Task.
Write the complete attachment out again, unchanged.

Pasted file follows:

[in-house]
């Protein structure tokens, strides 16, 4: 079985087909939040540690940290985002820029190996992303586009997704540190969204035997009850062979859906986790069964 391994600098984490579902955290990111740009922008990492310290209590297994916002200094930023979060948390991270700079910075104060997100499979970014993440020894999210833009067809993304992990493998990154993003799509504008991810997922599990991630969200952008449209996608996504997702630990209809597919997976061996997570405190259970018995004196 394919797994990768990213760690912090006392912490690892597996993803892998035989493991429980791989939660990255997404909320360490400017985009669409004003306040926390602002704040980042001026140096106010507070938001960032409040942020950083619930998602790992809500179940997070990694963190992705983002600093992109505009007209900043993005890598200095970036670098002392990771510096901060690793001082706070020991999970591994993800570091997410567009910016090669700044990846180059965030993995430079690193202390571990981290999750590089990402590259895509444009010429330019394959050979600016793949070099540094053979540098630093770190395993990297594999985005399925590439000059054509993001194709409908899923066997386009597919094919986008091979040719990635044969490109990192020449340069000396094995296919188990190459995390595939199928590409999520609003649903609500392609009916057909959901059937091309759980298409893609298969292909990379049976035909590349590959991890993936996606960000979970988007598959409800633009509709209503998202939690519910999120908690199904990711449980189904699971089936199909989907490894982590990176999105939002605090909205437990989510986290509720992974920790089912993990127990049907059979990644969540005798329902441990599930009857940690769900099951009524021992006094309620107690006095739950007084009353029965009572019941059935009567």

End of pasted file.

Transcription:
[in-house]
């Protein structure tokens, strides 16, 4: 079985087909939040540690940290985002820029190996992303586009997704540190969204035997009850062979859906986790069964 391994600098984490579902955290990111740009922008990492310290209590297994916002200094930023979060948390991270700079910075104060997100499979970014993440020894999210833009067809993304992990493998990154993003799509504008991810997922599990991630969200952008449209996608996504997702630990209809597919997976061996997570405190259970018995004196 394919797994990768990213760690912090006392912490690892597996993803892998035989493991429980791989939660990255997404909320360490400017985009669409004003306040926390602002704040980042001026140096106010507070938001960032409040942020950083619930998602790992809500179940997070990694963190992705983002600093992109505009007209900043993005890598200095970036670098002392990771510096901060690793001082706070020991999970591994993800570091997410567009910016090669700044990846180059965030993995430079690193202390571990981290999750590089990402590259895509444009010429330019394959050979600016793949070099540094053979540098630093770190395993990297594999985005399925590439000059054509993001194709409908899923066997386009597919094919986008091979040719990635044969490109990192020449340069000396094995296919188990190459995390595939199928590409999520609003649903609500392609009916057909959901059937091309759980298409893609298969292909990379049976035909590349590959991890993936996606960000979970988007598959409800633009509709209503998202939690519910999120908690199904990711449980189904699971089936199909989907490894982590990176999105939002605090909205437990989510986290509720992974920790089912993990127990049907059979990644969540005798329902441990599930009857940690769900099951009524021992006094309620107690006095739950007084009353029965009572019941059935009567």